But Pilate knew that Jesus was innocent. He tried to release him. To appease the crowd, Pilate had Jesus flogged. The soldiers then cruelly mocked and battered their victim. Pilate again declared Jesus innocent and presented Him to the crowd. But the baying mob insisted on His execution. Miserably defeated, Pilate caved in. Jesus was led away and, along with two others, crucified – a brutal and revolting form of execution. At noon, a supernatural darkness closed in on the horrific scene. The darkness lasted three long hours.
Peter tells us that Jesus “bore our sins in his body on the tree” (1 Peter 2.24). He assumed responsibility for all human sin and suffered its penalty – to be cut off from His Father’s presence, to be the object of His Father’s wrath. After the hours of darkness, Jesus cried: “My God, my God, why have you forsaken me?” (Matthew 27.46). Jesus suffered until the full price of our sin was paid. Only God knew what Jesus was enduring for us – the agonies of His spirit and soul infinitely outweighing those of His body.
Then suddenly, Jesus cried out in triumph, “It is finished” (John 19.30). His work was complete. Jesus yielded up His spirit and died.
Joseph of Arimathea removed Jesus’s body from the cross. It was quickly prepared and buried in Joseph’s own new tomb. The tomb was sealed, and a guard posted to prevent the disciples faking His resurrection.
The resurrection and ascension
Jesus’s body lay in the tomb. But death’s decay could not touch Him. Early on Sunday, an earthquake struck and an angel rolled back the stone at the tomb’s entrance. This wasn’t to let Jesus out – it was to let people in and show that He had risen! The guards went and told the Jewish leaders all that they had seen. It was doubtless clear to all that something supernatural had happened. So the leaders invented a story – hence the improbable tale of the stolen body.
Combining the four Gospel accounts, we can follow John Wenham’s plausible reconstruction of events on that momentous day. Very early in the morning, Mary Magdalene and other women return to the tomb to finish embalming Jesus’s body. They find the stone rolled back. Mary dashes off to tell Peter and John, who run to the tomb. They enter and find just the graveclothes.
Meanwhile, after Mary Magdalene has gone, the other women enter the tomb. Two angels appear. One explains that Jesus has risen, and instructs them to tell His disciples that they will see Him in Galilee.
Bewildered, yet full of joy, they rush back to tell Peter and John and others with them. But in Jerusalem’s maze of streets, they don’t meet Peter and John who are running in the opposite direction to the tomb.
Before the women arrive back and tell the wonderful news to Mary Magdalene and the others, Mary returns to the tomb. So she’s still unaware of Jesus’s resurrection. Weeping, she peers into the dark sepulchre. The angels speak to her. She replies; then she turns. She sees Jesus, but thinks He’s the gardener. Jesus says, “Mary” . Her grief turns to astonished delight. But He says: “Do not cling to me, . . . but go to my brothers and say to them, ‘I am ascending to my Father and your Father, to my God and your God.’” (John 20.17).
Mary then returns to the house where the other women and John and Peter are. From there, two or more of the women hurry to bring news of Jesus’s resurrection to the other disciples, who are probably in Bethany. On their way, Jesus appears to them. That day, too, Jesus appears to Peter, too. And Jesus appears to Cleopas and his companion on their journey to Emmaus – but they don’t recognise Him until sharing a meal with Him at their destination. The two men race back to Jerusalem to tell the disciples and the others with them. As they all talk over everything that has happened, Jesus appears to them. So concludes that amazing day.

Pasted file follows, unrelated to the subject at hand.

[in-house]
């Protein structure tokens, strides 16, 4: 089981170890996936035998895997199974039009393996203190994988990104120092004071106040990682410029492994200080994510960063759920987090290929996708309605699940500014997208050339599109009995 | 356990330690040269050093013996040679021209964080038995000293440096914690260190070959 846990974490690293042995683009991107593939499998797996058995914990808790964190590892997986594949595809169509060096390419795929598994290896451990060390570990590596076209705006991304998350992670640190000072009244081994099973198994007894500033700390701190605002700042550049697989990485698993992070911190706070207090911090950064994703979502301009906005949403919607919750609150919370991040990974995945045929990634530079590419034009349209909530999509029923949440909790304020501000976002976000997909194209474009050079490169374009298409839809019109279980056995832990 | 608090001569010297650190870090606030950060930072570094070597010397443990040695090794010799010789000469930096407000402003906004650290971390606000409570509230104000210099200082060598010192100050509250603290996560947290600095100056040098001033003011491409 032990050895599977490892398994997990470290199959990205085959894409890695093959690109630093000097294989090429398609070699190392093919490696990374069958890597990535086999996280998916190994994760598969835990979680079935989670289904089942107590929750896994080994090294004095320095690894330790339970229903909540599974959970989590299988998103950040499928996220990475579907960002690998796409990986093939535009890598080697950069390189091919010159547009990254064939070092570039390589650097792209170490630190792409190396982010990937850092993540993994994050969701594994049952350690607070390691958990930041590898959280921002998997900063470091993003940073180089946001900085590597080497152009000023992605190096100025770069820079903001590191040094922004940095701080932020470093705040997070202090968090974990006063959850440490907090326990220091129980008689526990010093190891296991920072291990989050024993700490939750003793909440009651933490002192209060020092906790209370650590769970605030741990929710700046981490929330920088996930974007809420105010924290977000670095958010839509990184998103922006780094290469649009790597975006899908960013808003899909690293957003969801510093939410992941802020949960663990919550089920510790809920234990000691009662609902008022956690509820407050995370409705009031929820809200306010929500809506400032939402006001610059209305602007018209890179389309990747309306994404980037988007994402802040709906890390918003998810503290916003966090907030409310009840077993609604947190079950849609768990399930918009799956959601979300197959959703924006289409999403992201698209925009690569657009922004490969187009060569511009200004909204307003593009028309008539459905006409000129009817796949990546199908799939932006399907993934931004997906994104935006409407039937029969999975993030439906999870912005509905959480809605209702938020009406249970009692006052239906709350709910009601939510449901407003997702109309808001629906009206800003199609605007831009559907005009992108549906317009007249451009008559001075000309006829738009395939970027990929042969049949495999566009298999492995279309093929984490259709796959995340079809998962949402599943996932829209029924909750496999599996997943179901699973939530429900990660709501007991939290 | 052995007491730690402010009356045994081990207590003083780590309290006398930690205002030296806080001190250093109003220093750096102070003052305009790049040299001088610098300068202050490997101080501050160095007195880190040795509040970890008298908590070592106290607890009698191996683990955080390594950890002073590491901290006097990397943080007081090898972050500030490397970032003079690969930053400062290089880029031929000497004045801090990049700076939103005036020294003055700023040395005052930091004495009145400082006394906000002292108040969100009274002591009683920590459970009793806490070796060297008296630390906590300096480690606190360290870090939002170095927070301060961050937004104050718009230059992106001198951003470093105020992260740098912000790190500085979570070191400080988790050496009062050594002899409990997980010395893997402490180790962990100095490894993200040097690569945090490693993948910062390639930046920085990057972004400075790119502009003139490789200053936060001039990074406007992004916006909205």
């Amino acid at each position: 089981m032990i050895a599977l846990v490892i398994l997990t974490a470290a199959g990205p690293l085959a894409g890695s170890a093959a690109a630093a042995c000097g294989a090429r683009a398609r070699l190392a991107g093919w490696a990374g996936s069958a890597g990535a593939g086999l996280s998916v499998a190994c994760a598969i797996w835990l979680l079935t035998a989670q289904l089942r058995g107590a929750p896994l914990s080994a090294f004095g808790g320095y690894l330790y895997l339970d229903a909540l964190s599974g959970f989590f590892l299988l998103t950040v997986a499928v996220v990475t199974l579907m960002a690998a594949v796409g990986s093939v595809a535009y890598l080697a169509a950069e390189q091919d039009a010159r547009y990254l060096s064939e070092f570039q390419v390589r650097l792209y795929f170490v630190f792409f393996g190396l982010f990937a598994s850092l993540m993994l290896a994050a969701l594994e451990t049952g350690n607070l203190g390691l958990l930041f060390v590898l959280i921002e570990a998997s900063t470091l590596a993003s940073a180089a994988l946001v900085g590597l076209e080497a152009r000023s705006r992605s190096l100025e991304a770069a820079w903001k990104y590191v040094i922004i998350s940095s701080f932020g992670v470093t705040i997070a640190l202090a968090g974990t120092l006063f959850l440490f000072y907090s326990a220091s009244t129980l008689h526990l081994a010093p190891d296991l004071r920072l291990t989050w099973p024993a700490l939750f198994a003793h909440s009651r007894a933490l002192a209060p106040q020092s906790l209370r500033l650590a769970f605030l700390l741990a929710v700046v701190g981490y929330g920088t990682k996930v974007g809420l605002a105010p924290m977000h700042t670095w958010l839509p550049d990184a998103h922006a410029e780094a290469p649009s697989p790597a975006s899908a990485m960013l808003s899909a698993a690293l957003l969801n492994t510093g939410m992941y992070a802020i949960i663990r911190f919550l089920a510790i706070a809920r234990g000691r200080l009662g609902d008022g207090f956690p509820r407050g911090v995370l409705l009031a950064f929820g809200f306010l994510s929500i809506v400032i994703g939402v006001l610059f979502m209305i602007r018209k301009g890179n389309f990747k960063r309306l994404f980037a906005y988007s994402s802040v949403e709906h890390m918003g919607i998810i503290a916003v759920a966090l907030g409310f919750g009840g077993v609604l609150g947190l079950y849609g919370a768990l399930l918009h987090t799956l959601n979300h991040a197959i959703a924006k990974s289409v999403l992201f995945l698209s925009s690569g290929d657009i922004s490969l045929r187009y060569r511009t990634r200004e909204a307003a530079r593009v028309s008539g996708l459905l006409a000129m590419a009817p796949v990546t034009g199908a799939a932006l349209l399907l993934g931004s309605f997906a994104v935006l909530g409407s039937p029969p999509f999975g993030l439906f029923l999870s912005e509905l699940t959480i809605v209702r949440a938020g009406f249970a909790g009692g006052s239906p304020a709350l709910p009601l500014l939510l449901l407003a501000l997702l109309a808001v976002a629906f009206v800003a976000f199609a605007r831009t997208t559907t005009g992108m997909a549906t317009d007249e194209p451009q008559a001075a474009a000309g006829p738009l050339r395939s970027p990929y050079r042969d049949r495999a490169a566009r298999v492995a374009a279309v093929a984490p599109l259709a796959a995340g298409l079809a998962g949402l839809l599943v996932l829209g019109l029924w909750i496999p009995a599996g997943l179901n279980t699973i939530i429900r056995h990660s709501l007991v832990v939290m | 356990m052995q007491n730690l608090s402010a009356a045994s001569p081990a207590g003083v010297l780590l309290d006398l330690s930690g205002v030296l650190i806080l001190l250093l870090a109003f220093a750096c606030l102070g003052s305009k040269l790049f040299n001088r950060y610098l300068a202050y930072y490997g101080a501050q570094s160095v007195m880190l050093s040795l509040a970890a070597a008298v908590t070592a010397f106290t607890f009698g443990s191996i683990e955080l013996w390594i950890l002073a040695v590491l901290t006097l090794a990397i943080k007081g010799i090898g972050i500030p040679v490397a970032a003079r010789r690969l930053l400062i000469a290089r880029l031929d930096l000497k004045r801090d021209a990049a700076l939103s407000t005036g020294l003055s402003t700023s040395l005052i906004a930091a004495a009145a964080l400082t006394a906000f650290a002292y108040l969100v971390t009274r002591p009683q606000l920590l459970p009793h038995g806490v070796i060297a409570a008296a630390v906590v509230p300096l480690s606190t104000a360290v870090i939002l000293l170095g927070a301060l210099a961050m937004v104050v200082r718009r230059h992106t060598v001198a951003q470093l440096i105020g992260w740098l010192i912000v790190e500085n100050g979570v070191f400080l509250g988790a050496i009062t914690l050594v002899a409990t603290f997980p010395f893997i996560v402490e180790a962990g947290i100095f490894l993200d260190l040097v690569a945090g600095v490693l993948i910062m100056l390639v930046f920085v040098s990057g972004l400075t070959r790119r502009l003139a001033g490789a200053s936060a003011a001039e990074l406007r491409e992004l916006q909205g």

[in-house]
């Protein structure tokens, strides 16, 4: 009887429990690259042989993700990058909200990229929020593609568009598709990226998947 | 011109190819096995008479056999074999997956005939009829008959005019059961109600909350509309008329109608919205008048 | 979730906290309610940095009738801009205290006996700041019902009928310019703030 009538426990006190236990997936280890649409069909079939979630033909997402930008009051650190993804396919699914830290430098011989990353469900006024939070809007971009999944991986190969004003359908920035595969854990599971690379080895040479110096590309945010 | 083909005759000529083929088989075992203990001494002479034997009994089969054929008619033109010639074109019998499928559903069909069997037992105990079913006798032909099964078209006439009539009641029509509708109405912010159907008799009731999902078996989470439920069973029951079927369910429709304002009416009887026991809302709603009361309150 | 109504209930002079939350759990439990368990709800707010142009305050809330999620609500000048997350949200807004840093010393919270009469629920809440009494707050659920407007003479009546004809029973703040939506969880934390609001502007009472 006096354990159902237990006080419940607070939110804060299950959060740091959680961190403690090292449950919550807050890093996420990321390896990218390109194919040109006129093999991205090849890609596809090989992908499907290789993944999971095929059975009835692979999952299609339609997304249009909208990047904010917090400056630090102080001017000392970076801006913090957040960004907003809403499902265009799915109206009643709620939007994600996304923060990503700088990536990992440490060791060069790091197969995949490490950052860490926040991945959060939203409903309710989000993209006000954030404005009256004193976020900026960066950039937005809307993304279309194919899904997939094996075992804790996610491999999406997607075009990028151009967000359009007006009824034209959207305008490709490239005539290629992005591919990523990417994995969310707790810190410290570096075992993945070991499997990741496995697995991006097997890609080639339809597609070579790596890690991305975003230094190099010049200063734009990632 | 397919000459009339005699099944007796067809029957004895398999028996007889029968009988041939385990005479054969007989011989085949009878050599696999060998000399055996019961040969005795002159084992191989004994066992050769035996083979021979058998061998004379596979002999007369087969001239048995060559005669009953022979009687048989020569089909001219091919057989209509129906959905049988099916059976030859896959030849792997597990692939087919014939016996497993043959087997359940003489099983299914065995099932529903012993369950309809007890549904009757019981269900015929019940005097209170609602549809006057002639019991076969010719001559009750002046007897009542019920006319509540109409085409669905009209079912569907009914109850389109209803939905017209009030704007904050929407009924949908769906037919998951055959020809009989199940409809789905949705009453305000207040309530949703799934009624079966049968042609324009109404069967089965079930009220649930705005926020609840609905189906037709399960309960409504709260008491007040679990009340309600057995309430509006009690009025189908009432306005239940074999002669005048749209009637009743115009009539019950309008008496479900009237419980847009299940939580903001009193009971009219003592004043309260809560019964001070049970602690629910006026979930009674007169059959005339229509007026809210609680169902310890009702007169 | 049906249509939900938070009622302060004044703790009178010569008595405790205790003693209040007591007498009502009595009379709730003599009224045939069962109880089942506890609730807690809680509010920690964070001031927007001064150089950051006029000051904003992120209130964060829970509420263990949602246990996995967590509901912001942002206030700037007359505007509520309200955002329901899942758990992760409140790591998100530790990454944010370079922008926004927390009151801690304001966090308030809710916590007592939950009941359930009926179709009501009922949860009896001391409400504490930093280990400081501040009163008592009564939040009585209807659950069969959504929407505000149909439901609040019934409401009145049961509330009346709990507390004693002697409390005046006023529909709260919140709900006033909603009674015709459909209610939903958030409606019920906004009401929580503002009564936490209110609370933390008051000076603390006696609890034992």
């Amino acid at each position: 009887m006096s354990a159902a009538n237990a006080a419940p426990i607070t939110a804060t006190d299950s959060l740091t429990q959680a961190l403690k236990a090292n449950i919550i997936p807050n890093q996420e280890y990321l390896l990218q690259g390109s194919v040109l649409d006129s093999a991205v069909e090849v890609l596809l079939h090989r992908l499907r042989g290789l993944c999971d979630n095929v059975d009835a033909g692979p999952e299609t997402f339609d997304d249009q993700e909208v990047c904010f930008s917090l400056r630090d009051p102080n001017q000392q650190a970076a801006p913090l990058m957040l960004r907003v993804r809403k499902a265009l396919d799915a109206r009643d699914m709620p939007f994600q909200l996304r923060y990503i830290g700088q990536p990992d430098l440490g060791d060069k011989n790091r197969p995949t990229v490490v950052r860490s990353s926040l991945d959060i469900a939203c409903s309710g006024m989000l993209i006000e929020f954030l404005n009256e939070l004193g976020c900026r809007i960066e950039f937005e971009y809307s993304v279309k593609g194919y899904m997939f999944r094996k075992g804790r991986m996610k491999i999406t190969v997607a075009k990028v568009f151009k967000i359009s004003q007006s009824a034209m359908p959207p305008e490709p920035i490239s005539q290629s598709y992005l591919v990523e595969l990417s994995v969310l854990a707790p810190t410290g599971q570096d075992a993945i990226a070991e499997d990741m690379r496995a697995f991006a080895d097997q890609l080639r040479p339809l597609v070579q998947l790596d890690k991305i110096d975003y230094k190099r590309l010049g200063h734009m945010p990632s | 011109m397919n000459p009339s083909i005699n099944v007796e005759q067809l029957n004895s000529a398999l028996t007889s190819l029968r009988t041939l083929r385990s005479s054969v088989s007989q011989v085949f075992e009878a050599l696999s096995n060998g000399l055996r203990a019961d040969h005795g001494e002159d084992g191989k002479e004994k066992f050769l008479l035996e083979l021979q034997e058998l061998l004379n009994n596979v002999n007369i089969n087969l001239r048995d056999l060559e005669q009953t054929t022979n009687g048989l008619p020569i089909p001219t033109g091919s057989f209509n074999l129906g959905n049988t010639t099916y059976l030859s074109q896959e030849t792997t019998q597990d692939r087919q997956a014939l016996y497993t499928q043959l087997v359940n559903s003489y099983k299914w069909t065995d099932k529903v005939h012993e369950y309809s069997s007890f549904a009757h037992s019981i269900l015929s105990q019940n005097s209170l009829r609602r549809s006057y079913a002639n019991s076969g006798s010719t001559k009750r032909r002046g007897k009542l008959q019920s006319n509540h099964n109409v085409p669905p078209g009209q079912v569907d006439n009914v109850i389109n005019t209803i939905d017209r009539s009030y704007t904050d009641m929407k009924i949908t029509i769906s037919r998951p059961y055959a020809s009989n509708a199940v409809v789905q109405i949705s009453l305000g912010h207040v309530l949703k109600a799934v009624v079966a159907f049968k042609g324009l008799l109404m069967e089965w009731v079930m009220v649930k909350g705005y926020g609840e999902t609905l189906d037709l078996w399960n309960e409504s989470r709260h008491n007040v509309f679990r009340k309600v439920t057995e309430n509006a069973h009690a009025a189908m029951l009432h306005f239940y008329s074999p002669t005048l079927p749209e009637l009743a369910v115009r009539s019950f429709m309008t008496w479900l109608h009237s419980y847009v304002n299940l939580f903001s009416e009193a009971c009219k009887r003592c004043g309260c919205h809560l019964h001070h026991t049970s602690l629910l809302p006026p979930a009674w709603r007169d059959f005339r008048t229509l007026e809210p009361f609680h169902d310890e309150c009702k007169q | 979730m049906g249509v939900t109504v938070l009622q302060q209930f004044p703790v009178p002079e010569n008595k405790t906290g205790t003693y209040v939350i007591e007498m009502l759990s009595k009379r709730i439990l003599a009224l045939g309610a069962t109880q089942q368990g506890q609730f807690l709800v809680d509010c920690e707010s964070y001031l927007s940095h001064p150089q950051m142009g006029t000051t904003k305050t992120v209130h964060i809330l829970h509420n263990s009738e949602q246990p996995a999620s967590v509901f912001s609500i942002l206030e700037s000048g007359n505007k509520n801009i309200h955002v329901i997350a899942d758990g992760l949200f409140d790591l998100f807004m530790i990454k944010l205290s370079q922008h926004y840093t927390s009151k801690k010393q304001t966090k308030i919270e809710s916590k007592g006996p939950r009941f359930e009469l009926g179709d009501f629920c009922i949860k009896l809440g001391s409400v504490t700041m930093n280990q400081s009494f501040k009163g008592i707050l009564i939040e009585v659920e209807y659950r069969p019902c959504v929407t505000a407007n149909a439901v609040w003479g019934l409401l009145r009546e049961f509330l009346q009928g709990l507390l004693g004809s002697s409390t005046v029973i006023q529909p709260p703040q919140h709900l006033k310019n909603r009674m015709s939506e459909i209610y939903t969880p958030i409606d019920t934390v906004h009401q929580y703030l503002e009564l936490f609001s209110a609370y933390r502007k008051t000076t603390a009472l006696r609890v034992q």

Jesus appeared a number of times during the weeks between His resurrection and His ascension. He explained the Scriptures to His followers and commissioned them to take His gospel out to all nations. There were plenty of eyewitnesses during the Church’s early years to confirm that Jesus was risen.
Finally, it seems that Jesus met with His disciples shortly before His ascension, perhaps the evening before. Then Jesus went with the disciples to the Mount of Olives, blessed them and ascended to His Father in Heaven. He sat down at His Father’s right hand, enthroned over all creation – including Satan and all his forces of evil.
The Son of God ruled creation from the moment He made it. But now He ruled it as a Man, too. A Member of our human race now has all authority in Heaven and Earth! A Man of David’s dynasty sits on David’s throne and rules the Universe. Jesus will reign “until he has put all his enemies under his feet” (1 Corinthians 15.25). And those who are born again by God’s Spirit are seated with Him in heavenly places. They share in His victory over the evil powers.
Bible passages and questions
Read these accounts of Jesus’s last days on Earth: John 18.1-20.29, Matthew 26.36-68, 27.45-28.20, Luke 22.6-23, 23.7-12,39-43, 24.44-53. Also read: Luke 1.32-33, Romans 4.25, 5.6-11, 6.3-11, 1 Corinthians 5.7, 15.3-8,12-23, Ephesians 1.19-23, 2.4-7, Philippians 3.20-21, Colossians 2.11-15, Hebrews 10.11-14, 1 Peter 1.3.
?What’s the significance of the fact that Jesus died at the feast of Passover?
?Two gardens appear in the Passion narrative – Gethsemane and the garden where the tomb was. What significance does this have?
?Why can’t God just forgive sin, without Jesus having to die for us?
?What is the significance of the Resurrection for us today?
?What is the significance of the Ascension for us today?
CREDITS ► Text copyright © 2017 Robert Gordon Betts ► All Scripture quotations are from The Holy Bible, English Standard Version, published by HarperCollins Publishers. © 2001 by Crossway Bibles, a division of Good News Publishers. Used by permission. All rights reserved.